Newcastle has a strong history of innovation. In my role as lead for Newcastle Council’s Digital Transformation Programme, I’ve seen how over the last 24months, the ‘smart city’ agenda has broadened our view of digital transformation; away from internal digitisation, chatbots and mobile working, towards a stronger focus on using technology and innovation to improve outcomes to make life more liveable – like cleaner air, better transport, more responsive local services and increasing independence for people in their own homes.
We’ve transitioned from thinking about transformation of Council services to understanding opportunities at a much higher, City, level, and being clear about how the Council can use its position and presence to leverage greater impact. Our digital objectives stayed the same – improve the customer experience, reduce costs and encourage innovation and growth - but our prize just got bigger!
Reflecting on the change, I’ve identified 3 key roles for the Local Authority in supporting the smart city agenda – champion, choreographer and consumer.
As a key point of presence within a local area and deliverer of endless public services, the Council is uniquely placed to promote the opportunities that tech can bring in improving outcomes and build public trust and confidence. In Newcastle this means being open and upfront about the value we see in tech and innovation, having clear political endorsement, proactively using our public Library buildings and open data to run events like ‘Algorave’ coding and data hacks, and in supporting showcase Smart City deployments such as Cisco’s UK Smartest Street in 2018. It also means looking hard at our own ways of working to identify how we can make improvements. That’s why last week, supported by Newcastle based digital agency Orangebus, we held a 5day Innovation Sprint focussed solely on making Newcastle the most attractive place to deploy connectivity and innovation.
But there are many other organisations, assets and interested parties in a City than just the Local Authority. And that is where the second key role comes into play – that of a choreographer; enabling collaboration and building partnerships between the public, private, academic and third sector to maximise benefits for all. Within Newcastle we are blessed with fantastic assets which lay strong foundations for our smart ambitions – including Newcastle University’s National Innovation Centre for Data and Urban Observatory on the Newcastle Helix innovation site; a thriving tech and digital sector, as recognised in Tech Nation and fantastic connectivity networks. And with so many different actors at play, the Local Authority has a key role in helping ensure that individual organisational ambitions are working towards a greater, City, good. That’s one of the objectives for our newly appointed Innovation Partner, Urban Foresight. Based in Newcastle, they’re currently working with the Council, City partners and the local tech sector to understand City scale opportunities within mobility, data and connectivity and assisted living, alongside developing appropriate city governance structures.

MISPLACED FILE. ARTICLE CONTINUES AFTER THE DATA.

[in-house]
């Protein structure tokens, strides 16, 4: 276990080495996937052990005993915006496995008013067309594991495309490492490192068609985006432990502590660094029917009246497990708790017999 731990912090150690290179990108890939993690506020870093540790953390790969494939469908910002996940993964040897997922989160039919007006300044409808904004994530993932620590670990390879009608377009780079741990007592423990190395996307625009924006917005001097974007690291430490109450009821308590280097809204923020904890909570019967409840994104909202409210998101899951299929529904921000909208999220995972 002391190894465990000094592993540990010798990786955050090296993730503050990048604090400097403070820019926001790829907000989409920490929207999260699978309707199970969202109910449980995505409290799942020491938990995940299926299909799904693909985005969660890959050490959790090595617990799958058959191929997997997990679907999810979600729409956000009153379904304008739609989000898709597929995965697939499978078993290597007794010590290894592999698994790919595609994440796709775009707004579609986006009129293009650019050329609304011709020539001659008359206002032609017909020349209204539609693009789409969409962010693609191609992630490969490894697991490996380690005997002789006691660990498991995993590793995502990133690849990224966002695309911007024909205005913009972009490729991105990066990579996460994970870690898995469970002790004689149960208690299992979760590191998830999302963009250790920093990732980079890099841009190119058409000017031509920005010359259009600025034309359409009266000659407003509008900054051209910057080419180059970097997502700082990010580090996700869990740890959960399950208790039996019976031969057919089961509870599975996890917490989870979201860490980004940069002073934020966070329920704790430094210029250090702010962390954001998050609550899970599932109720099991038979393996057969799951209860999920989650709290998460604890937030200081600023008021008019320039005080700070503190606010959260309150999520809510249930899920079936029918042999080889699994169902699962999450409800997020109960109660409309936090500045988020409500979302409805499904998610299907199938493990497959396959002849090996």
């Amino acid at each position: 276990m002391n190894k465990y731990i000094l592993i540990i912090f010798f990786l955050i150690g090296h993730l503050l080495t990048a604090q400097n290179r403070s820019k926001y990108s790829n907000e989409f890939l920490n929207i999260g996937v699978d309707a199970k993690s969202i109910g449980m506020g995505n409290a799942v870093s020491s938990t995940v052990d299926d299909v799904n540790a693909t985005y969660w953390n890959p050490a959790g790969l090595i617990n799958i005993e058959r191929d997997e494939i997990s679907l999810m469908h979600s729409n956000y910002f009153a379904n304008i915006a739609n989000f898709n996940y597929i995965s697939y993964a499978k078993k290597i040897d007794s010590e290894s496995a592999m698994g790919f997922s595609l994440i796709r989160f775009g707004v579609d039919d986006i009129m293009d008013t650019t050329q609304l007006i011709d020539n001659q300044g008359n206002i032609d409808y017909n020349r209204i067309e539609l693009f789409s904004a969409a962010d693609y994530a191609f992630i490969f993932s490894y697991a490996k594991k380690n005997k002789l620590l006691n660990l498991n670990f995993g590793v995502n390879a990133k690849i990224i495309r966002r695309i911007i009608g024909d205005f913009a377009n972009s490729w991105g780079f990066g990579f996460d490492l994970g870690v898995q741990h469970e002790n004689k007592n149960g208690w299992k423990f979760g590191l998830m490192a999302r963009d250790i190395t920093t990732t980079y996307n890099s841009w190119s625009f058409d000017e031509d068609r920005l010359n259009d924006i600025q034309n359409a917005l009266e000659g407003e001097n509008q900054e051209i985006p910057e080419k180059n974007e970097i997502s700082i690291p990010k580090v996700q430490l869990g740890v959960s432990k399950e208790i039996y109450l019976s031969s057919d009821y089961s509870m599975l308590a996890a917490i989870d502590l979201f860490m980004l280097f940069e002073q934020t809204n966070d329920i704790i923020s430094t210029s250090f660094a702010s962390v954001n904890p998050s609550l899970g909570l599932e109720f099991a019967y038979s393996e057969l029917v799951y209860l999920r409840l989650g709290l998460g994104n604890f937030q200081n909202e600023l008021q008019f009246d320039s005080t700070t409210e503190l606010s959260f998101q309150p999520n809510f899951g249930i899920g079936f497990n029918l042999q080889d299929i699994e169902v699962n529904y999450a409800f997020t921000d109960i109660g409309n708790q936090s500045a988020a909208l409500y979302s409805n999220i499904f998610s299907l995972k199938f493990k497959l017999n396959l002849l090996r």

We also need to practice what we preach when talking about the value of data and smart technology. That’s why more and more we’re using data collected in smart ways across our City to inform our decision making. Things like:
- Informing major traffic re-routing in the City Centre to improve air quality and City Centre retail experience using data from people counters and computer vision to analyse directional and route analysis combined with the Urban Traffic Management Centre data.
- Remodeling our Council waste collection routes using smart sensors within our public bins to support the delivery of a £1.6m budget saving in waste disposal
- Increasing independence through technology and improving quality of life with a successful pilot of assistive technology in 30homes, which we’re now looking to scale up
A ‘smart’ Council doesn’t make a Smart City, but without one willing to champion, choreograph and consume tech and innovation, I believe that a big piece of the jigsaw would be missing.